In a wide-ranging and transparent address, well-known entrepreneur, investor and philanthropist W. Brett Wilson gave more than 200 students, alumni and community partners from the Schulich School of Engineering plenty to think about Jan. 18.
He shared some personal stories — including failing reinforced concrete class in engineering school — and talked about business adventures, from starting in oil and gas to investment banking to being on CBC’s Dragons’ Den. He spoke about having cancer twice, shared a few political views, and challenged plenty of conventional thinking.
“I want to push some buttons,” he told the crowd. Wilson, MBA’85, spoke about the danger of sugar, the potential of the medical marijuana industry, and the importance of language. “Words matter,” he says. “I am not a cancer survivor. I am a cancer graduate, it’s a more empowering term.”
Examples of empowering language
He never says “mental illness,” it’s always the positive “mental health or wellness.” And he funds programs for “domestic abuse” not “domestic violence.”
“There is an umbrella of abuse, violence is but one form,” he explains.
Successful investing takes “cash, courage and commitment.” He bets on the individual — “the jockey” — and not the business — “the horse.”
In a Q and A, students asked Wilson about his role models (Richard Branson and Herb Sparrow, a community leader in his hometown of North Battleford, Sask.); how much money is enough (“if you make it, you decide”) and how he identifies quality entrepreneurs (passion and realism).
One student thanked Wilson for talking about quitting drinking decades ago and asked how he should deal with the stigma around his own sobriety. “You should be proud,” Wilson replied. “Sharing that you have been four years’ sober is a very powerful statement.”
'Uncensored view of the world'
“I appreciate his uncensored view of the world. It was nice to hear him being real with us and telling us what he thought,” says Alexandra Rabel, a fourth-year mechanical engineering student at Schulich. “I appreciate him encouraging people to think for themselves. That’s really important, I think.”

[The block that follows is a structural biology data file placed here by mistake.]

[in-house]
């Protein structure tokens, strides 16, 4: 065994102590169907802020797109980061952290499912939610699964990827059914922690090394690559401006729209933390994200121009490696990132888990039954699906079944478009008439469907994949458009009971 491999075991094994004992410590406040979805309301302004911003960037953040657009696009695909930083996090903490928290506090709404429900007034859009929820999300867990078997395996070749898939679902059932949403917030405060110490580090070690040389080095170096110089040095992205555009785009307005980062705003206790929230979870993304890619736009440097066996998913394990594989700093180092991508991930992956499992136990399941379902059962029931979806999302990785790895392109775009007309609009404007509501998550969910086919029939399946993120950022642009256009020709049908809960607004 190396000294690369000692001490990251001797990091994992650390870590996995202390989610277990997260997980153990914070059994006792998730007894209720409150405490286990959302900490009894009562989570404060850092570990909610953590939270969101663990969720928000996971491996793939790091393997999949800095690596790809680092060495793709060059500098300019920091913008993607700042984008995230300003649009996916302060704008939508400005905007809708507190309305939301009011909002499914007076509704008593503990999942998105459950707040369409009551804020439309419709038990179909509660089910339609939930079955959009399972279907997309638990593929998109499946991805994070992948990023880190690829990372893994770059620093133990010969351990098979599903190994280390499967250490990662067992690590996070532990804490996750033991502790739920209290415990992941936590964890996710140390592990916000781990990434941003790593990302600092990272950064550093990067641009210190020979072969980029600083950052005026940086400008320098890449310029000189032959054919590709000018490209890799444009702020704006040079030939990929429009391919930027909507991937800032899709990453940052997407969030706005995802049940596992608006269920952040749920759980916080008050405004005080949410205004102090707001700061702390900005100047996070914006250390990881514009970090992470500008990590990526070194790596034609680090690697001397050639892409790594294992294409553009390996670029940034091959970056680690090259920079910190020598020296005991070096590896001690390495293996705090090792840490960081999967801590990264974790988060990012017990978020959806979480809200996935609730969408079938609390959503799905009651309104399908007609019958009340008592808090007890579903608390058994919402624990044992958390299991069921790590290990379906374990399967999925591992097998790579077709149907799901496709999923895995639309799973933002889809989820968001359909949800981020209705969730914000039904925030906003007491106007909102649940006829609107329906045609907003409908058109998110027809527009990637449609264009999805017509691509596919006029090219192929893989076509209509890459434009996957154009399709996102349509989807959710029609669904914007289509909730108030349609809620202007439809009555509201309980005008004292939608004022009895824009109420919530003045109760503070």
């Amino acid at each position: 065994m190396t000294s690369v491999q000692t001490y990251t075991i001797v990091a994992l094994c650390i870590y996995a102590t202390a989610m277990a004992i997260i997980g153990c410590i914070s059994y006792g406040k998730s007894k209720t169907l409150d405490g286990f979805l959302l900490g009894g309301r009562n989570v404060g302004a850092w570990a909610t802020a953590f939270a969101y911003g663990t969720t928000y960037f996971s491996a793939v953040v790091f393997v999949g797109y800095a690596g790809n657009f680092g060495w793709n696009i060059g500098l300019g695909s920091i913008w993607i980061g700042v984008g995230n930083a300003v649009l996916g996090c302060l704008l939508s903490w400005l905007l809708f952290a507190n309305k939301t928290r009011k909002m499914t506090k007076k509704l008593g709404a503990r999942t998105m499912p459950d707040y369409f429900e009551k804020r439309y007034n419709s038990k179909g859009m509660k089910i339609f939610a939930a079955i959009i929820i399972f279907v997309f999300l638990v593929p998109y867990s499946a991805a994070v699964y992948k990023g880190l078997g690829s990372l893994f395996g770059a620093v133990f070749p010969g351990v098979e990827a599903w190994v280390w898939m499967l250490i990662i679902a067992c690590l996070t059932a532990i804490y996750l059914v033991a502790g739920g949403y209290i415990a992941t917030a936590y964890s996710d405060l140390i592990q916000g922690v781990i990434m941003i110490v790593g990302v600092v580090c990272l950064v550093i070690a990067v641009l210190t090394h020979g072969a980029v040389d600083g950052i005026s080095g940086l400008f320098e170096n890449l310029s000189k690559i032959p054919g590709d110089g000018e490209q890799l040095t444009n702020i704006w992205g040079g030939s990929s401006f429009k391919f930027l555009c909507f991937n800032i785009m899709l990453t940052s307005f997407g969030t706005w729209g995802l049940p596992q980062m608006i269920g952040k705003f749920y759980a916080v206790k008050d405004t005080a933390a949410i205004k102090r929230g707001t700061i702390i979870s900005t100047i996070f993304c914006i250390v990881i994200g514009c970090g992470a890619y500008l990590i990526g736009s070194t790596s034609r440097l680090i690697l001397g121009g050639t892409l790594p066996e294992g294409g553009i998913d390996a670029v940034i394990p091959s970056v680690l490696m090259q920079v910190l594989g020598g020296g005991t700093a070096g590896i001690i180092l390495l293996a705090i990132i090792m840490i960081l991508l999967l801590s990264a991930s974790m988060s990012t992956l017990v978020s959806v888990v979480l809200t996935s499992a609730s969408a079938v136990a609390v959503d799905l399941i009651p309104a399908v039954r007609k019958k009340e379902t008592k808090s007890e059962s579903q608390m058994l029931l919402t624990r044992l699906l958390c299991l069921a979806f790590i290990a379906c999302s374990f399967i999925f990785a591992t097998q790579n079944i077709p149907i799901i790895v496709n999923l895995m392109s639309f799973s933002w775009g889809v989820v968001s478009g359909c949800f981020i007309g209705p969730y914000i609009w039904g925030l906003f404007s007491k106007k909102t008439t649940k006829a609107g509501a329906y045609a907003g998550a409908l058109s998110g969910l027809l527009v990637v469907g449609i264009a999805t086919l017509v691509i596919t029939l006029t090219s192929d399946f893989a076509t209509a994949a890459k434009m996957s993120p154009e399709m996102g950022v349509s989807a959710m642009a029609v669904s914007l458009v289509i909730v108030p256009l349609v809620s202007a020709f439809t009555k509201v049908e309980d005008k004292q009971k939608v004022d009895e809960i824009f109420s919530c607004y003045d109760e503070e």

Adele Castillo, a third-year geomatics student, has seen Wilson speak before. “I loved how he digs deep into his own skin and he’s had his own personal challenges. I like his advice to be myself, be real and measure my success with my smile and not overwork myself.”
Mangesh Kumthekar, alumni of the Haskayne School of Business, was expecting to hear about entrepreneurship and leadership. “But the best part of it was he didn’t stick to one area. It was a good thought-provoking free speech with some interesting ideas.”
Brett was the inaugural speaker in the new Alka and Sanjeev Khanna Lecture Series. The lecture series is part of the Alka and Sanjeev Khanna Engineering Career Centre that supports students by integrating professional development, career programming and engineering education.
Resources that benefit students
“At the school, I received valuable mentorship and networking opportunities. That support and encouragement helped me succeed,” said Sanjeev Khanna, MSc’90. “Our vision was to add some resources that can benefit students’ lives.”
Dean Bill Rosehart described the event as an excellent example of how we can create extraordinary experiences for our students by bringing the community and the university together.
“Wilson is able to show the students what’s possible and that what they do in their careers is really limited only by their creativity and imagination. There is so much potential out there for them to be extremely successful,” said Rosehart.
With September upon us, it’s time to load back packs and bid adieu to the kids, off to school for another year. Parents hold high hopes for success, and students can’t wait to see their friends again.
In this spirit of expectation, the forward-looking National Education Association congregated this summer in New Orleans. Intent upon “turning hope into action,” this 2010 convention resulted in an impressive list of resolutions that demonstrate educators’ commitment to regroup, review, and reform.
In providing “free, equitable, universal, and quality public education for every student” the NEA advances accredited educational opportunities for all from birth (that’s right, birth) to age eight and beyond (i.e., cradle to grave). This includes funding pre-kindergarten for all three- and four-year-olds, as well as mandatory full-day—every day kindergarten programs requiring compulsory attendance. No one’s excluded from the NEA agenda.